What are the best exercises for Osgood-Schlatters Disease?

Even though it is always better to rely on a manual therapist, for a specific and personal treatment plan, a good combination of general stretching and strengthening exercises can help to manage the Osgood-Schlatter disease and improve its symptoms.

Daily stretching of the leg muscles will help you to reduce muscular tension of the lower limb, as well as strengthening exercises will help you to stabilise the knee and avoid compensations. Stretching should include the stretching of quadriceps, hamstrings, iliotibial bands and calves.

Strengthening exercises should include:

  • Straight leg raise. Lie on your back with your legs straight out in front of you. Bend the knee on your uninjured side and place the foot flat on the floor. Tighten the thigh muscle on your injured side and lift the leg about 20 cm off the floor. Keep your leg straight and your thigh muscle tight and hold for 5 seconds. Slowly lower your leg back down to the floor, relax and repeat it. Do around 2 sets of 15.
  • Prone hip extension. Lie on your stomach with your legs straight out behind you. Tighten the buttocks and thigh muscles of the leg on your injured side and lift the leg off the floor about 20 cm. Keep your leg straight and hold for 5 seconds. Slowly lower your leg, relax and repeat it. Do around 2 sets of 15.
  • Knee stabilization. Wrap a piece of elastic band around the ankle of your uninjured leg. Tie a knot in the other end of the band and attach it to a secure object, or shut a door on it to hold it in place.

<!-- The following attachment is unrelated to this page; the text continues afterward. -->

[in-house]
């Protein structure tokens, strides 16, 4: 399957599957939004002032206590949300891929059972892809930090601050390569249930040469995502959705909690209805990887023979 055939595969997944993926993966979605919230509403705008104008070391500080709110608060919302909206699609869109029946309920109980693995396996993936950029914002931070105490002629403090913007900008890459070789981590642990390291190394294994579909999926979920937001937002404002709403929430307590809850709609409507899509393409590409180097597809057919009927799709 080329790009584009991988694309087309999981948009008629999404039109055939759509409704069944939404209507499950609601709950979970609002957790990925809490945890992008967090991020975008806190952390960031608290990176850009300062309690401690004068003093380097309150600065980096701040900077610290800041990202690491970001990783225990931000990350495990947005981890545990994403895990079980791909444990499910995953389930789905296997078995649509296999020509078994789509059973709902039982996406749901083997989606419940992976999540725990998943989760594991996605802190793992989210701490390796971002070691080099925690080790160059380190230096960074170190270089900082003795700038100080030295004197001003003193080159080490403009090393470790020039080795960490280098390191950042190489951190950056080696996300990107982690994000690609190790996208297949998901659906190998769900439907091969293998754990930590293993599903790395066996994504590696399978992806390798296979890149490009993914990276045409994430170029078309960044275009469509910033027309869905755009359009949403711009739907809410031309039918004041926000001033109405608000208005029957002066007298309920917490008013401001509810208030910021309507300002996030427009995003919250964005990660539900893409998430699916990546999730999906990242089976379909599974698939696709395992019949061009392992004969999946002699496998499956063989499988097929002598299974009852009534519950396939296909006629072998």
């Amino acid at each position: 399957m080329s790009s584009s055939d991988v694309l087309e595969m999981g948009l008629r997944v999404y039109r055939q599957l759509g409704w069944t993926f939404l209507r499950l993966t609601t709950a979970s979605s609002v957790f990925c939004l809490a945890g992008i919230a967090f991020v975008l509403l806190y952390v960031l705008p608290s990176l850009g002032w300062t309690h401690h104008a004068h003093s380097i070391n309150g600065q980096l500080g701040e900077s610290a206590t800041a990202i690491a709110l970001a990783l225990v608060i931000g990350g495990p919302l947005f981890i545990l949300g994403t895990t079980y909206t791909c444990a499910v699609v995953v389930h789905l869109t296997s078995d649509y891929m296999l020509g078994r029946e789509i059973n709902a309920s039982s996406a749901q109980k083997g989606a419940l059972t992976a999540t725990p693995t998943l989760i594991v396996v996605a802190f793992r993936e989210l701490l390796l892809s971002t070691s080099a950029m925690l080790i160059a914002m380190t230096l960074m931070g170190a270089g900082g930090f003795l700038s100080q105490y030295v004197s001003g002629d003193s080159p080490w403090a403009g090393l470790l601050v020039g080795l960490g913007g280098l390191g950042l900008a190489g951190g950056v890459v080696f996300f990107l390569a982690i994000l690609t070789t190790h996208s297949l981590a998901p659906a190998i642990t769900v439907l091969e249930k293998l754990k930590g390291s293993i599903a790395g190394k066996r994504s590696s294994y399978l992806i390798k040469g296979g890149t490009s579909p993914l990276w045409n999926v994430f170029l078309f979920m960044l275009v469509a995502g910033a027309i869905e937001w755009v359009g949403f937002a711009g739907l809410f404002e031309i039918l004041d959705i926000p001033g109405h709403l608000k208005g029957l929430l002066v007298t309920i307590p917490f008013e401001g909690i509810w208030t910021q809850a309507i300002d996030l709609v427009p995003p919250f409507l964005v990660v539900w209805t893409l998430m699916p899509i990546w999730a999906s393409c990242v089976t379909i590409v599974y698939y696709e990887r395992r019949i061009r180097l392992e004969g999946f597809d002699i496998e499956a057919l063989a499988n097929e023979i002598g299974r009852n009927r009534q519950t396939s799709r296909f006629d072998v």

• Stand facing the door on the leg without the elastic band and bend your knee slightly, keeping your thigh muscles tight. Stay in this position while you move the leg with the elastic band straight back behind you. Do 2 sets of 15.
    • Turn 90 degrees so the leg without the elastic band is closest to the door. Move the leg with the elastic band away from your body. Do 2 sets of 15.
    • Turn 90 degrees again so your back is to the door. Move the leg with the elastic band straight out in front of you. Do 2 sets of 15.
    • Turn your body 90 degrees again so the leg with the elastic band is closest to the door. Move the leg with the elastic across your body. Do 2 sets of 15.
  • Terminal knee extension. Tie the ends of an elastic band together to form a loop. Attach one end of the loop to a secure object, or shut a door on it to hold it in place. Loop the other end of the exercise band around the knee of your injured leg. Keep that leg somewhat bent at the knee. Put your uninjured leg about a step behind your injured leg. Then slowly straighten your affected leg by tightening the thigh muscles of that leg. Hold for about 5 seconds, then return to the starting position with your knee bent. Rest

Do I need to go to the GP or visit my local hospital?

Osgood Schlatters disease is not an emergency condition, therefore you do not need to visit your local hospital. However, the NHS website suggests that you should contact your GP if:

  • The knee pain does not improve in a few weeks.
  • Your knee locks, painfully clicks or gives way. Painless clicking is normal and it is not a reason of concern.